Ignore the GDPR at your peril
Organisations who think the GDPR doesn’t apply to them, or ignore ICO and industry warnings (or still believe Brexit means it doesn’t matter) are all mistaken. Any company processing personal data needs to know about the GDPR and any of their staff involved in handling personal data need to understand the implications.
It’s not just the compliance and legal teams that need to appreciate the changes the GDPR ushers in; marketing teams, database marketers and anyone who processes personal data need to know what they can and can’t do. Failing to do so might lead to inadvertent, but potentially highly damaging, mistakes. Organisations need to know the risks they might be taking, so they can manage, mitigate and avoid any bear-traps lying in the data-forest.
Training should be higher up the agenda
A recent survey on GDPR-readiness by the Direct Marketing Association firmly, and perhaps unsurprisingly, placed Consent as the overwhelming concern for organisations. This was followed by up by worries about legacy data and profiling but training was well down the list.
Staff need to be empowered with an understanding of the GDPR, what it says about Consent, what the transparency requirements are and how Consent will need to be proved. Training staff on these issues is an obvious solution to concerns - a lack of knowledge could leave key areas of compliance overlooked. So, it was interesting to see only 13% of organisations cited training as a concern; arguably this should be much higher up the agenda.
Proper training and awareness allows staff to know (for example) how and when Legitimate Interests might be relied upon for direct marketing, realise there are new rules to consider for direct marketing profiling and appreciate when enhanced individual privacy rights need to be considered. Otherwise, any one of these areas might be easily overlooked, leading to potential complaints, litigation and reputational damage.
DPOs are required to ensure staff are trained
Training also plays an important role when it comes to Data Protection Officers (DPOs). Under the GDPR many organisations are required to appoint a DPO or may choose to appoint one (even if not covered by the mandatory requirement) to ensure they can meet increased emphasis placed on transparency and accountability in the Regulation. The DPO is someone empowered to ensure policies and procedures are in place to minimise the risk of breaches, and to uphold the protection of personal data. The Regulation not only stipulates that the DPO must be supported with adequate resources and training to carry out their role, it also places upon them a requirement to train staff.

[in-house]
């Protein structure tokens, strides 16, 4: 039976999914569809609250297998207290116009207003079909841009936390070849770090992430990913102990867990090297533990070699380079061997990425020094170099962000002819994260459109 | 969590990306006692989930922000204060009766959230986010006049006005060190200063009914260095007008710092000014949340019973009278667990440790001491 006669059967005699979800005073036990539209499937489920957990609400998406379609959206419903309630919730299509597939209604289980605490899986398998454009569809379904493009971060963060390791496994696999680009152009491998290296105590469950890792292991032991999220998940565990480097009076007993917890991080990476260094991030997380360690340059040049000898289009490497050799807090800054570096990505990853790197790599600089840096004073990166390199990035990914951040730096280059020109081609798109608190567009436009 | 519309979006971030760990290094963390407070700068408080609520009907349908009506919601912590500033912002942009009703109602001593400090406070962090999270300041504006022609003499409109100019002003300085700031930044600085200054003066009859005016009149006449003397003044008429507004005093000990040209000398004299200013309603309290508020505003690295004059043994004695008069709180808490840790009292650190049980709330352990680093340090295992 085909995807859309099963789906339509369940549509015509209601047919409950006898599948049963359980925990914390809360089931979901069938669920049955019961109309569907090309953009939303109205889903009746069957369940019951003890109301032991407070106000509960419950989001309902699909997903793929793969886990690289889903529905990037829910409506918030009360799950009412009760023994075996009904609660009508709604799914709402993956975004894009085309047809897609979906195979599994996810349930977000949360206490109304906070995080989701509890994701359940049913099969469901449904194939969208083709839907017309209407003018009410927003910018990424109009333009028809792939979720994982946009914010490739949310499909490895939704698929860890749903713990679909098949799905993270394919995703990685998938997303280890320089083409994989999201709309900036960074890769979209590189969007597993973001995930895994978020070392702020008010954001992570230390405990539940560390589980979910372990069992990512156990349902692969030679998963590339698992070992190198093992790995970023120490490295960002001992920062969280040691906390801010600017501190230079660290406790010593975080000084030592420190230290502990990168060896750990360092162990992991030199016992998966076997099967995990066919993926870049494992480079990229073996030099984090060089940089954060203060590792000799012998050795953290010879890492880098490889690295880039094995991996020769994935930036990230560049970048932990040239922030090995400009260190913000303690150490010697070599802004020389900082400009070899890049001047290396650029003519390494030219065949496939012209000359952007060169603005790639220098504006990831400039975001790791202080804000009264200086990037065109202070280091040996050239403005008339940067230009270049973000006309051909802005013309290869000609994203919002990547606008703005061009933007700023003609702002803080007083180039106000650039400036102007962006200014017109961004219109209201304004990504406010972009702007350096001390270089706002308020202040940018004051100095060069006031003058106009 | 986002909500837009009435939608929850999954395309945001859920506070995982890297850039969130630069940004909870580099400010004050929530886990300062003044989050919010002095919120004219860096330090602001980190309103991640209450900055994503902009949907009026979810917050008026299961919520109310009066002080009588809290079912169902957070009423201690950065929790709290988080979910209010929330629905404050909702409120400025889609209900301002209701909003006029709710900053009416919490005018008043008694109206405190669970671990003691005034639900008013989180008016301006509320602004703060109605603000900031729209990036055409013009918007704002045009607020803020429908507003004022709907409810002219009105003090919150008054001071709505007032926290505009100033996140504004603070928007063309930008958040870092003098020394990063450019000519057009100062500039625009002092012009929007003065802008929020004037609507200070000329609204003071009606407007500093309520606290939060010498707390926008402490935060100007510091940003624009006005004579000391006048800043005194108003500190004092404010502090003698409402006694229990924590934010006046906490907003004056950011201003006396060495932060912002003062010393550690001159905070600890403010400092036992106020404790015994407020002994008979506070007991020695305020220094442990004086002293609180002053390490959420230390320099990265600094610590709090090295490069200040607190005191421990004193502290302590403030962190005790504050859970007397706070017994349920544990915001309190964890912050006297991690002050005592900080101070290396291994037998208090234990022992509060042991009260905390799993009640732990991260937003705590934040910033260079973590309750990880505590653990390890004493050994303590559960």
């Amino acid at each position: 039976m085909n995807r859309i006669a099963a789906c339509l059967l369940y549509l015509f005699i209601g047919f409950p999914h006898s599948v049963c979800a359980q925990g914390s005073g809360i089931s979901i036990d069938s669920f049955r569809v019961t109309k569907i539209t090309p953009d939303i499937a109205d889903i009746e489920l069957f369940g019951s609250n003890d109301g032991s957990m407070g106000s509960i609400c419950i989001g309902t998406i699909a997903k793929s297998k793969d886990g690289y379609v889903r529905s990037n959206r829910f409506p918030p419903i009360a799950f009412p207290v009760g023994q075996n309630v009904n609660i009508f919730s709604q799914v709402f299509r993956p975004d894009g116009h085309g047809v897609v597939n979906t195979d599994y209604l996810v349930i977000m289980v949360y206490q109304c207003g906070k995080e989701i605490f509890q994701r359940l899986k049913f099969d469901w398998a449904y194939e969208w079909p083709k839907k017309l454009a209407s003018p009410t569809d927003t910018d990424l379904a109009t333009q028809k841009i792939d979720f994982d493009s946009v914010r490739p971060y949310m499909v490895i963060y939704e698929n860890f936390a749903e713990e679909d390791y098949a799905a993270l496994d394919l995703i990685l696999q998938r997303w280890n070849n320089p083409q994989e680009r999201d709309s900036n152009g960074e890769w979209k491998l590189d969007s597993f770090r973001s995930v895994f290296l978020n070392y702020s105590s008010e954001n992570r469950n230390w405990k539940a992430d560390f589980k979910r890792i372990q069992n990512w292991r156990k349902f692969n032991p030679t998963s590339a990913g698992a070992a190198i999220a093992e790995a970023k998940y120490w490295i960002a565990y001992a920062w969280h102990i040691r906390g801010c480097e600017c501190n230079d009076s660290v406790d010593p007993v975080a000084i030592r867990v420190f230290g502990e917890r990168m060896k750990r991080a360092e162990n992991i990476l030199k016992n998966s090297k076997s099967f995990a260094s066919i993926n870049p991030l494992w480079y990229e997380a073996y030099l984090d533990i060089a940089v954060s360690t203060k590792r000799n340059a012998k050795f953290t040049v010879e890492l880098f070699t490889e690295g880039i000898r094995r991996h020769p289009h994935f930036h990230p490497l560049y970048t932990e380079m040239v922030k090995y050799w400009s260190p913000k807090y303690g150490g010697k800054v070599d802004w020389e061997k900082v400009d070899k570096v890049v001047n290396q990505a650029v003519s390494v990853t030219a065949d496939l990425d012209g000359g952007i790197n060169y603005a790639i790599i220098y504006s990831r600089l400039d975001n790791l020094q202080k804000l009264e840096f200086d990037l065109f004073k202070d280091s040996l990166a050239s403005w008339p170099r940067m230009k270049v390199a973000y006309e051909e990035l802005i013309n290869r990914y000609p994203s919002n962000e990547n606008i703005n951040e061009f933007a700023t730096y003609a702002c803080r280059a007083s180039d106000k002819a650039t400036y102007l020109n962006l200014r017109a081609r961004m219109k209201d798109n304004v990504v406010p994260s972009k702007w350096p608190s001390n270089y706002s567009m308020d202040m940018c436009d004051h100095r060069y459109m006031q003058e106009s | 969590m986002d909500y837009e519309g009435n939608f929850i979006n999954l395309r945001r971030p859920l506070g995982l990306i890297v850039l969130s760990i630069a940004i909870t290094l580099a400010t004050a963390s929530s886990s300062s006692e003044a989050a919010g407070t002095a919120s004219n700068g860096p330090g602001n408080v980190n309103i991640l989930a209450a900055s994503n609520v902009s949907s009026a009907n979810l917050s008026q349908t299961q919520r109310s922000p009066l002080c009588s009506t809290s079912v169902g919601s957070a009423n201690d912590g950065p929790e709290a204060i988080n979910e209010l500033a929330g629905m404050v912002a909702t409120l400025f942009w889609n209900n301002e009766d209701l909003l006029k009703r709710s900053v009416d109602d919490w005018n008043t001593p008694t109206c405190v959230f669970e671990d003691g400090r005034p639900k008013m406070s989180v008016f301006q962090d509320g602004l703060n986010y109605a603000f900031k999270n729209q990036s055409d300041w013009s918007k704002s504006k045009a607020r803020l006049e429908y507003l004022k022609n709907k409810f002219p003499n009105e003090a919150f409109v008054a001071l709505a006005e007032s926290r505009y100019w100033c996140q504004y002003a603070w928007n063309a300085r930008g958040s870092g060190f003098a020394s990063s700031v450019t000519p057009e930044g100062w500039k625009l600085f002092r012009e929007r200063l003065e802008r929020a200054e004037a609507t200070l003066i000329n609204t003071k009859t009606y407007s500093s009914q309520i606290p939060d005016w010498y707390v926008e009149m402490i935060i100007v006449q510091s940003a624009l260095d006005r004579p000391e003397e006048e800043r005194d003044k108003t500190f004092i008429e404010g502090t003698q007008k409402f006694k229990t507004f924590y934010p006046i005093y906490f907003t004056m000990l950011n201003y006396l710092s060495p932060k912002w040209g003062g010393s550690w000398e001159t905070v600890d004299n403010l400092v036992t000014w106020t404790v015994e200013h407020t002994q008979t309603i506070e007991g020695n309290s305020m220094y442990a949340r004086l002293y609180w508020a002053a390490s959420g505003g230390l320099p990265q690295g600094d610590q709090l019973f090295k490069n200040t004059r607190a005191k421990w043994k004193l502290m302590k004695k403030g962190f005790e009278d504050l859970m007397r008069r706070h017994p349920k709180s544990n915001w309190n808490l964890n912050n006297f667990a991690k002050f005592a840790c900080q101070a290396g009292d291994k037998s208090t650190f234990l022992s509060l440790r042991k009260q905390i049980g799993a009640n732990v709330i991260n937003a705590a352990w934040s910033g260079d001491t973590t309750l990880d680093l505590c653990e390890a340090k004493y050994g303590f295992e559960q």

Article 39 (b) relating to the tasks of the DPO the GDPR states:
"to monitor compliance with this Regulation, with other Union or Member State data protection provisions and with the policies of the controller or processor in relation to the protection of personal data, including the assignment of responsibilities, awareness-raising and training of staff involved in processing operations, and the related audits;"
It is abundantly clear that staff who handle personal data mustn’t be left in blissful GDPR ignorance. Many companies may already ensure their staff have data protection training on (say) an annual basis; its crucial this is refreshed to reflect the new regulatory environment we face.
The International Association of Privacy Professionals estimates that DPO requirements under the GDPR will lead to as many as 28,000 DPOs being needed across Europe and the US.
Even if you manage to recruit a fully-fledged certified DPO, their skills and knowledge will need to be developed and refreshed. In particular, adequate training will be necessary to ensure DPOs are up-to-date, as guidance from regulatory agencies evolves over the coming months and years.
Why GDPR knowledge matters
Ensuring relevant staff have sufficient knowledge of GDPR requirements is a strong safeguard against your company or organisation falling foul of the rules. Even under current legislation, the ICO has regularly criticised companies for failing to train staff. As the rules tighten come 25 May 2018, the risks increase.
Organisations were given two years to ensure compliance when the GDPR was formerly adopted in May 2016. The UK Regulator has spoken of little else since. I stress again, not being aware won’t be an excuse, GDPR awareness and training should not be ignored. Now is the time to ensure it’s a part of your GDPR compliance strategy.
The IDM runs regular face to face courses to inform marketers about GDPR, these allow delegates to absorb the key requirements and ask vital questions about implementing GDPR compliance in their organisations. An online GDPR award is also available from the IDM covering the fundamental impacts of the Regulation for marketers.
The EU General Data Protection Regulation (GDPR) is just twelve months away and marketers need to fully understand its impact now. Consumer awareness of privacy rights is increasing (and will most likely continue to increase), as seen by the proliferation of no-win-no-fee data protection solicitors chasing data breach claims. The introduction of the GDPR will only increase the risk of falling foul of the rules, as loop-holes are identified and bench-mark cases pass through the courts. Perhaps most importantly, the Information Commissioner’s Office is also taking a tough line – a lack of awareness about the Regulation won’t be an excuse, and won’t cut any ice when it comes to the eye-watering fines that could be levied against offenders.